March 8, 2017
By Jeannethe Lara
Ixmucane is a women’s organization established in 1993 in Peten, a province in the north-west of Guatemala. It formed while women were returning home from Refugee camps in the bordering Mexican communities of Quintana Ro, Campeche and Chiapas.
The 300 members — women 18 and older – pay annual dues of $2, do community work, elect a Board and have a staff to run the organization. The goal is to implement a strategic plan focused on community development, promotion of gender equality, language, culture and income, and to address issues of trauma caused by conflict, displacement and relocation. Many women, in the process of being displaced, exiled and then resettled, lost their ancestral property. They also lost family members, as well as the connection with their communities and their culture when they had to return to unknown places. Ixmucane was – and continues to be – a lifeline.
The main components of the work are skills and knowledge development, networking, lobbying and advocacy, in relation to rights, leadership, income generation and life improvement. Decision-making is key. It takes longer as all members count, but they are a community looking for effective results instead of fast ones. PWRDF is a good match because it looks for long-term development with long-term results.
How did Ixmucane begin?
In the late ‘80s Guatemalan women in exile at refugee camps in Mexico were delegated to address the food crisis and malnutrition experienced by elders and the children. Women were trained in leadership and agriculture production and gained experience in community organizing. Then during the resettlement process in the ‘90s, women realized that owning their own land was crucial for establishing communities. But Guatemalan law dictated that men, as heads of the family, had ownership of the land. The training the women had received while in the refugee camps gave them the confidence to fight for co-ownership of the land. Although it was challenging, they succeeded. Women now co-own land and continue to play key leadership roles in six communities across Peten.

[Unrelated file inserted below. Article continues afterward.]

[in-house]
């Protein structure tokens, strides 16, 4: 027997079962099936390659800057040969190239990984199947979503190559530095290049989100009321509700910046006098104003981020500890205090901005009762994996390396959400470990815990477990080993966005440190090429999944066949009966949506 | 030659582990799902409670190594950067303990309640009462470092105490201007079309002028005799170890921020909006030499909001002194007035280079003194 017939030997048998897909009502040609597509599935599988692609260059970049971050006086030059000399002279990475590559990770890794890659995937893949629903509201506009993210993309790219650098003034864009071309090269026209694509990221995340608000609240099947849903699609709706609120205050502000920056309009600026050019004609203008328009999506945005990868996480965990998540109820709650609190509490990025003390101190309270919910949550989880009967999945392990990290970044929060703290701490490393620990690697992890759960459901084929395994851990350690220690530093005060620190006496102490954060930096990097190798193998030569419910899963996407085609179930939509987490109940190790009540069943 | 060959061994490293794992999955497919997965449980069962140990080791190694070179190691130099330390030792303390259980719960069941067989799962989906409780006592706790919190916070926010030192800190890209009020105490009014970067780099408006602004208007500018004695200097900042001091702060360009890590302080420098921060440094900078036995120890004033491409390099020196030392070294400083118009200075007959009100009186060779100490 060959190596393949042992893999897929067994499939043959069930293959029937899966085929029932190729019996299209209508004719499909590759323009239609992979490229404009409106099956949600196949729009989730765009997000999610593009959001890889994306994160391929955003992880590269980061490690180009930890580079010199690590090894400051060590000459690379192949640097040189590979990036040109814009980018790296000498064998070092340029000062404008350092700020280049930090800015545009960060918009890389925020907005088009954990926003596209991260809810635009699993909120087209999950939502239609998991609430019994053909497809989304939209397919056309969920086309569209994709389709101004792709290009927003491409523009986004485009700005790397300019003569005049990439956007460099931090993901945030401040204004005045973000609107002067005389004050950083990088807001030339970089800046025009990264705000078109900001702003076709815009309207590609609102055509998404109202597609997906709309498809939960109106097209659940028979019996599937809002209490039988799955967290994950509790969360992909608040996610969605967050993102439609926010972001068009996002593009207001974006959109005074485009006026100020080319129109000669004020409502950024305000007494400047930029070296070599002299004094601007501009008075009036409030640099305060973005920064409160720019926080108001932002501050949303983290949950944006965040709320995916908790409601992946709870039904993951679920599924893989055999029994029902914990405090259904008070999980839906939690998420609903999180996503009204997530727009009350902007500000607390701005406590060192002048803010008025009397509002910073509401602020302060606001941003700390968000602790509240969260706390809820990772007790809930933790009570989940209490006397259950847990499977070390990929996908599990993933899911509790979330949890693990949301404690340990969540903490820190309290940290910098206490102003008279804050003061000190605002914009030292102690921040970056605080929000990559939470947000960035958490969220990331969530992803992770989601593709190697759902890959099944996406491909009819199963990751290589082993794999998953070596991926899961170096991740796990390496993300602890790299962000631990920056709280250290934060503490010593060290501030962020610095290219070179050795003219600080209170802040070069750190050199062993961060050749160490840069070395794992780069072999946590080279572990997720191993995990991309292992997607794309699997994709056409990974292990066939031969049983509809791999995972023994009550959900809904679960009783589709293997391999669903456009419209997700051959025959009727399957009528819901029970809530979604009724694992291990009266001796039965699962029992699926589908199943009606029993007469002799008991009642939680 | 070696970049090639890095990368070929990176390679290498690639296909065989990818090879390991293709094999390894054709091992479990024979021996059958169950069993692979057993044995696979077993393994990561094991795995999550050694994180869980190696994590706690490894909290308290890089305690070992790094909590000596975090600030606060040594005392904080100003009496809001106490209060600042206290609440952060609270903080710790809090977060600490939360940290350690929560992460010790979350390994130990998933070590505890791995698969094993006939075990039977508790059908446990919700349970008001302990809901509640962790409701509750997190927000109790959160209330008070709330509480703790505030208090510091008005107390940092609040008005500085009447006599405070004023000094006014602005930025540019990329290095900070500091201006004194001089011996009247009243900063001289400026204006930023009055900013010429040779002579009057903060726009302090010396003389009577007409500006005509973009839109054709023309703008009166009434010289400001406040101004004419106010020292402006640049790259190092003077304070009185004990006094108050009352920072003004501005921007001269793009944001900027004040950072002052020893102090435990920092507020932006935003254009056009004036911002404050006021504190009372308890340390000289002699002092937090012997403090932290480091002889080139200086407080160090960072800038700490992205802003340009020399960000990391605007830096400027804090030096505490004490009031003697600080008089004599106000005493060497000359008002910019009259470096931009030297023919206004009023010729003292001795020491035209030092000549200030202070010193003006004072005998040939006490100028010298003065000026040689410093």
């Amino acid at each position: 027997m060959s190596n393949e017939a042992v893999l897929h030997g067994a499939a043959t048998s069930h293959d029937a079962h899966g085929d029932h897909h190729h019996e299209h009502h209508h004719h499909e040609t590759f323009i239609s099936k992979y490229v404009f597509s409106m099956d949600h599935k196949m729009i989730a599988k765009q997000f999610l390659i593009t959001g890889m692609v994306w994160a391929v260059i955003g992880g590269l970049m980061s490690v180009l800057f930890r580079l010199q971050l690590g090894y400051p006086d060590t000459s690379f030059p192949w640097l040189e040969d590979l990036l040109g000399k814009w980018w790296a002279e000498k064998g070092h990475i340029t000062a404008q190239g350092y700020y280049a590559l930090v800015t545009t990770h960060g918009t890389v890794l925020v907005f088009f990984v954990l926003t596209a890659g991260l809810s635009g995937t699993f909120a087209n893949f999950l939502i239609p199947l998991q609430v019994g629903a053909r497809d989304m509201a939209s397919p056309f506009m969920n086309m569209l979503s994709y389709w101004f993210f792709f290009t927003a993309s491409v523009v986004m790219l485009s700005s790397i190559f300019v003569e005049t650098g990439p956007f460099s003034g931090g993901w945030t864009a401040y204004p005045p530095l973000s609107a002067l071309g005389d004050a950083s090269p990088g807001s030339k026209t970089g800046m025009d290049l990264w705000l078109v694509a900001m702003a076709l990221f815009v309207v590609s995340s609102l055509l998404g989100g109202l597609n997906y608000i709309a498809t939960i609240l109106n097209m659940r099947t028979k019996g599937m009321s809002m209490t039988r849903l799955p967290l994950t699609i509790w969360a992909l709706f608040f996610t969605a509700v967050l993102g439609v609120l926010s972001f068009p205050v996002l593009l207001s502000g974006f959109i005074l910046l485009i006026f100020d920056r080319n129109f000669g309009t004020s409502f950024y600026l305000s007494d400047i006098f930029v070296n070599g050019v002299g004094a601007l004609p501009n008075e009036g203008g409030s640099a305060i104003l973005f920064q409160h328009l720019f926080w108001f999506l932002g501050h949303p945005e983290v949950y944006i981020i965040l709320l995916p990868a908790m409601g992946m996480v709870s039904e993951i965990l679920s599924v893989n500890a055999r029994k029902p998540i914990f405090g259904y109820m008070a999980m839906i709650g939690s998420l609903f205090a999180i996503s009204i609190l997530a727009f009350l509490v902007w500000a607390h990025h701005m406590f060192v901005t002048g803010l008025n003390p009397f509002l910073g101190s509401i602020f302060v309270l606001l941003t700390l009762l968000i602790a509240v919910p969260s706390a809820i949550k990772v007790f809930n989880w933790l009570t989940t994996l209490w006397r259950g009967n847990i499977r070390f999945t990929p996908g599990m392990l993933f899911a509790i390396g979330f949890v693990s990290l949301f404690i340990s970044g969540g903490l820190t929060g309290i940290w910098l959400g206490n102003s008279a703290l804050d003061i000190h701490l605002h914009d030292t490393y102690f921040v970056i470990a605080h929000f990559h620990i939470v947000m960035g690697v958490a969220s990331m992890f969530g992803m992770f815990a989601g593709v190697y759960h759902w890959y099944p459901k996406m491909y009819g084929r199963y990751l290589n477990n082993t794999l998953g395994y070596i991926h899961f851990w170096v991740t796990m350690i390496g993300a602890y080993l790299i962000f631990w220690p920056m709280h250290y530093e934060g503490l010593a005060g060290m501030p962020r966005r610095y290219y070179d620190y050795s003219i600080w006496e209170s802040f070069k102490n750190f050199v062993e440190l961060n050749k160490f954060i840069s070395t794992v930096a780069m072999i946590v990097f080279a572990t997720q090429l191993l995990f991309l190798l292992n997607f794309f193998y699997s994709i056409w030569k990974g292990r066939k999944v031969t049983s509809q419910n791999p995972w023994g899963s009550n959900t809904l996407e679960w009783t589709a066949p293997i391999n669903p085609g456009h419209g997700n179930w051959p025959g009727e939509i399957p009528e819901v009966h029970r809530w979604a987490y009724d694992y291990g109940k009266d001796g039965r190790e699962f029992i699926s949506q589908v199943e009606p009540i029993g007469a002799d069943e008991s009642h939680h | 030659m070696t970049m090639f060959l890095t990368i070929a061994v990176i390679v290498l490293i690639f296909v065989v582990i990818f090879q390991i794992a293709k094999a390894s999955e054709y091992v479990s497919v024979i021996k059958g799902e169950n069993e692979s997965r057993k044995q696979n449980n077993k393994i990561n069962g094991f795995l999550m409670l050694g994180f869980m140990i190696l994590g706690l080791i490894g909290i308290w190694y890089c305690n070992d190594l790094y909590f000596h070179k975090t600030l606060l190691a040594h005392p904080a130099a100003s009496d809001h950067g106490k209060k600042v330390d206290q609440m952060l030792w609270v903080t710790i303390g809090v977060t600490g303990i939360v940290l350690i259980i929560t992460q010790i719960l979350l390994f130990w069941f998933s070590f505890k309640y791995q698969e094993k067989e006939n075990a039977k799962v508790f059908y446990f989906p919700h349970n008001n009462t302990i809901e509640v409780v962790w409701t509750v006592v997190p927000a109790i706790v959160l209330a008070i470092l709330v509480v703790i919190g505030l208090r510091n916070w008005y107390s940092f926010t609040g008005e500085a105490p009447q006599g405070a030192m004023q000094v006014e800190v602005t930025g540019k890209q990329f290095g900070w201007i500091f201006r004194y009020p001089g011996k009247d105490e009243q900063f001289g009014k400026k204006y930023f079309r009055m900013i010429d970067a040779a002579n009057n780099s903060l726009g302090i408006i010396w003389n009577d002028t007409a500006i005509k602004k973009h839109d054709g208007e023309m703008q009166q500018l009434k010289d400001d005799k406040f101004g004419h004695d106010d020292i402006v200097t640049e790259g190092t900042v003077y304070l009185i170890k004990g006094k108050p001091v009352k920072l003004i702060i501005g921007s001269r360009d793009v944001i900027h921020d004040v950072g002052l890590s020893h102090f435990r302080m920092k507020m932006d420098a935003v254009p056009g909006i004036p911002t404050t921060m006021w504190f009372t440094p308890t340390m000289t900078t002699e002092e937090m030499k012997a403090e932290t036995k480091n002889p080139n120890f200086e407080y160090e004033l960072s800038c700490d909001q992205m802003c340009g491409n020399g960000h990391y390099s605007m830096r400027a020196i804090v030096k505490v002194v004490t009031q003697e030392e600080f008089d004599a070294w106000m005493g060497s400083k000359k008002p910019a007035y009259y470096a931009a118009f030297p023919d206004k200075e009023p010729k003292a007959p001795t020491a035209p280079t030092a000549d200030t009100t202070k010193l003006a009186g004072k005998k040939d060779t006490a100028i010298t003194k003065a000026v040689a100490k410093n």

Almost 20 years after the return to Peten, women and families continue to survive and defend the land that provides for them. Ixmucane women envision a future very much aligned with the Agenda 30 and the Sustainable Development Goals aiming to end poverty (goal 1) to have zero hunger (goal 2) to achieve good health (goal 3) and to Gender Equality (goal 5). As the UN says “poverty is more than lack of income or resources — it includes lack of basic services, such as education, social discrimination and exclusion including lack of participation in decision making”.
Read more about some of the women of Ixmucane.
Ixmucane and gender equality
Ixmucane women understand very well during exile that gender inequality will perpetuate poverty in women and their families. So they promote inclusion, decision-making and leadership skills to its members. They know that when you empower a woman, the whole family benefits. When women know their rights, have access to education, health services, the justice system, and land to be food secure and promote good agriculture practices, and when they have representation in political decisions, their families and the community will grow with them.